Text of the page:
Creative crossovers involving music and dance are making their way onto Canadian main stages and Centaur's new artistic director says the urban theatre is uniquely positioned to lead the way.
Eda Holmes takes the reins at Centaur Theatre Aug. 1, after finishing up work as associate director at the Shaw Festival, an international theatre festival highlighting plays by George Bernard Shaw.
She'll be the first woman at the helm since Centaur opened in 1969.
'Centaur, with where it is in the city, where it is in the country, can be a place where crossovers happen.' - Eda Holmes
"I feel like Canadian theatre is having a wonderfully eclectic moment where there's all kinds of crossover art happening," Holmes said.
"Centaur, with where it is in the city, where it is in the country, can be a place where crossovers happen and different kinds of artists come together to create new things," she said.
It was announced last year that Roy Surrette would be leaving Centaur's top job after almost 10 years — he's returning to Vancouver to be artistic director at Touchstone Theatre, a role he had from 1985 to 1997.
Looking for continuity with ingenuity
A search committee of five people assembled to find Surrette's successor. The candidates needed to have the creative vision of an artistic director as well as the managerial experience of an executive director.
The head of the committee, Nancy Cumming Gold, said that with the theatre closing in on its 50th anniversary, it felt like an especially important time for Centaur to have the right leader.
Gold said Holmes stood out from other contenders because of the level of drive and agility she's shown in her personal and professional life.
Holmes was a ballet dancer and soloist before a knee injury forced her to realign her creative pursuits — something which saw her study directing at the National Theatre School (NTS) in Montreal and move into a theatre career.
Gold sees this resourcefulness as a sign that Holmes is the right person to bring new creative languages to the stage, along with her resumé showing that she is well-versed in traditional, text-based plays.
"None of us in this world of theatre and art consider ourselves to be silos," Gold said.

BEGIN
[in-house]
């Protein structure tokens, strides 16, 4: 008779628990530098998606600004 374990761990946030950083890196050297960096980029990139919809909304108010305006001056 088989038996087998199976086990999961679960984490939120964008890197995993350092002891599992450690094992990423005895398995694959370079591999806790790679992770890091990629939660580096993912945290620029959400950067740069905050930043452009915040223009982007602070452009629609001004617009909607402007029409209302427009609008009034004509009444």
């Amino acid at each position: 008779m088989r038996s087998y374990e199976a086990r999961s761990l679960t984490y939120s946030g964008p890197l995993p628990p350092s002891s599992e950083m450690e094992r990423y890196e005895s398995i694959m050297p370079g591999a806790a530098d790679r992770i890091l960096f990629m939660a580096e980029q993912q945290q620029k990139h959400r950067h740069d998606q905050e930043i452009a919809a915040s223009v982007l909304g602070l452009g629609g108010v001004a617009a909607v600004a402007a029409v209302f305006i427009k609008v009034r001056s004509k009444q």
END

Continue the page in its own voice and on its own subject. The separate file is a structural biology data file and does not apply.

"The theatres, symphonies, museums, and all the things Montreal has to offer, I think we really value each other."
Hybrid performances and community
Holmes said she is already thinking of where she will take the theatre for its 2018-2019 season — this upcoming season was programmed by Surrette.
She's hoping to source musical collaborators from Montreal's local scene and create hybrid performance pieces with them.
"My main goal is to capitalize on the kind of city we have, and the kind of artists we have, and audience we can build," Holmes said.
She wants to create a community around Centaur, for the artists and the audience.
Holmes hopes to get in touch with what attendees are looking for by hosting "Sunday afternoon salons" at the theatre.
She will make herself available after Sunday matinees to meet with audience members and discuss any topic they want.
First female artistic director
Holmes is the first female artistic director Centaur has had in the almost 50 years since it opened.
"I think it's exciting that it's a woman running the Centaur Theatre for the first time. I think it's essential," said local theatre director Emma Tibaldo.
More than a decade ago, Holmes was teaching at the National Theatre School and mentored Tibaldo on topics like female representation in theatre and feminist theatre.
Tibaldo said Holmes is interested in community and how theatre fits into a community.
But after spending years in Ontario at Shaw, and in the Toronto theatre scene, how much work needs to be done for Holmes to understand Montreal's English-language theatregoers in time for Centaur's semicentennial?
Holmes is confident she'll meet the challenge — she's maintained ties with Montreal through visits and guest teaching posts at NTS and McGill University.
She was in Montreal in July, setting up her new home and noticing how her experience in the city has come full circle — her new apartment is only two doors down from the one she had as a fresh-faced NTS student.
For the upcoming season, she will be directing the 39 Steps, a fast-paced, highly choreographed show based on both the 1915 novel and 1935 Hitchcock film by the same name, opening in November.
The 2018-2019 season Holmes will be working to plan for the next few months is set to be announced in March.